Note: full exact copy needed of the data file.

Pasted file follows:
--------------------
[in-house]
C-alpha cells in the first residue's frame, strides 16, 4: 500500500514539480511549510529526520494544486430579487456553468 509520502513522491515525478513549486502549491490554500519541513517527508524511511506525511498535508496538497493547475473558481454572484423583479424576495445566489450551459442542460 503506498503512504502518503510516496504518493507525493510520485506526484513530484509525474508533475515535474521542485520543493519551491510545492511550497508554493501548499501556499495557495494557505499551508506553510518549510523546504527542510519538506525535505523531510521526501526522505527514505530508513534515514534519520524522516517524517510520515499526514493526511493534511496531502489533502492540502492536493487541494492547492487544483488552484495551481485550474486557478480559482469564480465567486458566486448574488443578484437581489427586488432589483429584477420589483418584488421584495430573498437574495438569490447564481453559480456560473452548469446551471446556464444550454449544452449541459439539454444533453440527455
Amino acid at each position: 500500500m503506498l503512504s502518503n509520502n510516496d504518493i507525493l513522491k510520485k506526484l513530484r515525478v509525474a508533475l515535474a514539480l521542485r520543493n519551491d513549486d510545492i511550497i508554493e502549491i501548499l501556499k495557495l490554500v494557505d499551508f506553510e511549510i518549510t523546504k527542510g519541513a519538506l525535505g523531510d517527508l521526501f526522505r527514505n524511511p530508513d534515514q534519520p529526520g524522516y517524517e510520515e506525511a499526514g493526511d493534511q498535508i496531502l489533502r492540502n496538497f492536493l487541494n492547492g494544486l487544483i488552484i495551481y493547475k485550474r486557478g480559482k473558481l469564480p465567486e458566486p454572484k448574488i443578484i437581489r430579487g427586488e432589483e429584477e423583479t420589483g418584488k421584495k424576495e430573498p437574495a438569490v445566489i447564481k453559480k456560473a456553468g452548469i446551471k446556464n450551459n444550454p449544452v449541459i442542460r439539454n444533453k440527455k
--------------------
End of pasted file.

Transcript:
[in-house]
C-alpha cells in the first residue's frame, strides 16, 4: 500500500514539480511549510529526520494544486430579487456553468 509520502513522491515525478513549486502549491490554500519541513517527508524511511506525511498535508496538497493547475473558481454572484423583479424576495445566489450551459442542460 503506498503512504502518503510516496504518493507525493510520485506526484513530484509525474508533475515535474521542485520543493519551491510545492511550497508554493501548499501556499495557495494557505499551508506553510518549510523546504527542510519538506525535505523531510521526501526522505527514505530508513534515514534519520524522516517524517510520515499526514493526511493534511496531502489533502492540502492536493487541494492547492487544483488552484495551481485550474486557478480559482469564480465567486458566486448574488443578484437581489427586488432589483429584477420589483418584488421584495430573498437574495438569490447564481453559480456560473452548469446551471446556464444550454449544452449541459439539454444533453440527455
Amino acid at each position: 500500500m503506498l503512504s502518503n509520502n510516496d504518493i507525493l513522491k510520485k506526484l513530484r515525478v509525474a508533475l515535474a514539480l521542485r520543493n519551491d513549486d510545492i511550497i508554493e502549491i501548499l501556499k495557495l490554500v494557505d499551508f506553510e511549510i518549510t523546504k527542510g519541513a519538506l525535505g523531510d517527508l521526501f526522505r527514505n524511511p530508513d534515514q534519520p529526520g524522516y517524517e510520515e506525511a499526514g493526511d493534511q498535508i496531502l489533502r492540502n496538497f492536493l487541494n492547492g494544486l487544483i488552484i495551481y493547475k485550474r486557478g480559482k473558481l469564480p465567486e458566486p454572484k448574488i443578484i437581489r430579487g427586488e432589483e429584477e423583479t420589483g418584488k421584495k424576495e430573498p437574495a438569490v445566489i447564481k453559480k456560473a456553468g452548469i446551471k446556464n450551459n444550454p449544452v449541459i442542460r439539454n444533453k440527455k